One pound equals 3,500 calories?

Does anyone know of a study or scientific documentation that proves this to be true?
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Replies

  • WholeFoods4Lyfe
    WholeFoods4Lyfe Posts: 1,517 Member
    NovusDies wrote: »
    fdhunt1 wrote: »
    Does anyone know of a study or scientific documentation that proves this to be true?

    I am sure someone will come along with one. I will say that It certainly matches up with my numbers because for 16 months now I have lost steadily at 3500 (give or take) calories per pound.

    I don't have a link to a study or anything, but I concur. I'm a data geek and track my deficit and it is right on target within a few hundred calories of my weighloss.
  • michmorden
    michmorden Posts: 3 Member
    Would love to find out more on how you track your deficit
  • NovusDies
    NovusDies Posts: 8,940 Member
    NovusDies wrote: »
    fdhunt1 wrote: »
    Does anyone know of a study or scientific documentation that proves this to be true?

    I am sure someone will come along with one. I will say that It certainly matches up with my numbers because for 16 months now I have lost steadily at 3500 (give or take) calories per pound.

    I don't have a link to a study or anything, but I concur. I'm a data geek and track my deficit and it is right on target within a few hundred calories of my weighloss.

    I analyze mine pretty thoroughly. Obviously there is no way to get it exact because energy expenditures are not constant and logging cannot be 100 percent but it is close. I tend to log slightly high so my rate of loss exceeds my deficit rate of loss on a normal basis but that is my style. Lately my NEAT increase is throwing me off but that is a good problem to have.
  • thanos5
    thanos5 Posts: 513 Member
    numbers geeks like me keep a spreadsheet that keeps track of calories in, calories out, and body weight.
  • nooboots
    nooboots Posts: 480 Member
    Ive been averaging 2lb a week but am eating a 3500 calorie deficit per week, so I have lost 15lb since the 28th April. However my assumption is that as I started at 282lbs and only 6 weeks in (I think?) that 6lbs is the actual weight loss in fat but the rest is water?
  • MikePTY
    MikePTY Posts: 3,814 Member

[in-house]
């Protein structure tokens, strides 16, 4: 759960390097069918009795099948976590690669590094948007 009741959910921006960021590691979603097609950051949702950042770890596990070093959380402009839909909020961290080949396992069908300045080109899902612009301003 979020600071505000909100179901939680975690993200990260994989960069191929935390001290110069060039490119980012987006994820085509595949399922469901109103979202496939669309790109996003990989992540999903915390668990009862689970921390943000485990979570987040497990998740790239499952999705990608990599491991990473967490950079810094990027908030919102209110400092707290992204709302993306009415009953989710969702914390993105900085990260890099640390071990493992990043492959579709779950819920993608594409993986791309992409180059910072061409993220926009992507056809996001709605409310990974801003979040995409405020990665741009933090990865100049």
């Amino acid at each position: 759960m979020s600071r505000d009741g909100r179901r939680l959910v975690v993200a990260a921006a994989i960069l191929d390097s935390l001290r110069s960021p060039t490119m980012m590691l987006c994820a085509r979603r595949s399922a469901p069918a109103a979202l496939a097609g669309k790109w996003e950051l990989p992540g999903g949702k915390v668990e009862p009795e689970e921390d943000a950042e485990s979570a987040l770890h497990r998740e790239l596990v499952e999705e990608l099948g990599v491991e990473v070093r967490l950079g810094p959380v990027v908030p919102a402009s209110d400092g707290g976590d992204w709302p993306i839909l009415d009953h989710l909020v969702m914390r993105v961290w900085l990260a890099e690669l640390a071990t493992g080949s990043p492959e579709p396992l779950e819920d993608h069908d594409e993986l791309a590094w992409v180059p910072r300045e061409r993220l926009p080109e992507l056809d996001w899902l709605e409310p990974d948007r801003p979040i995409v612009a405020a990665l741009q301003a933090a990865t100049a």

nooboots wrote: »
    Ive been averaging 2lb a week but am eating a 3500 calorie deficit per week, so I have lost 15lb since the 28th April. However my assumption is that as I started at 282lbs and only 6 weeks in (I think?) that 6lbs is the actual weight loss in fat but the rest is water?

    That sounds about right.
    1 lb. = about 454g
    1g of fat = approximately 9 kcalories
    454 X 9 = 4,086 kcalories

    My guess: Someone thought they would cut 15% off to make fat loss sound easier, and it stuck.

    hmm interesting. Also maybe to account for some water that continues to always be lost along with fat?
  • nooboots
    nooboots Posts: 480 Member
    Oh dear, so its actually a 4k calorie deficit to lose a lb?
  • NovusDies
    NovusDies Posts: 8,940 Member
    nooboots wrote: »
    Ive been averaging 2lb a week but am eating a 3500 calorie deficit per week, so I have lost 15lb since the 28th April. However my assumption is that as I started at 282lbs and only 6 weeks in (I think?) that 6lbs is the actual weight loss in fat but the rest is water?

    What have you averaged in the last 4 weeks?

  • mirthegeologist
    mirthegeologist Posts: 143 Member
    MyFitnessPal has an article and infographic about calories:

    https://myfitnesspal.desk.com/customer/en/portal/articles/1599931-nutrition-101-calories

    https://blog.myfitnesspal.com/wp-content/uploads/2013/09/Calories-MyFitnessPal-Nutrition-101-Infographic2.png

    The article says:
    “Here’s a quick overview of the math:

    1 pound of fat tissue weighs 454 grams
    Approximately 87% of fat tissue (or 395 grams) is fat. The composition of fat tissue may vary slightly from person-to-person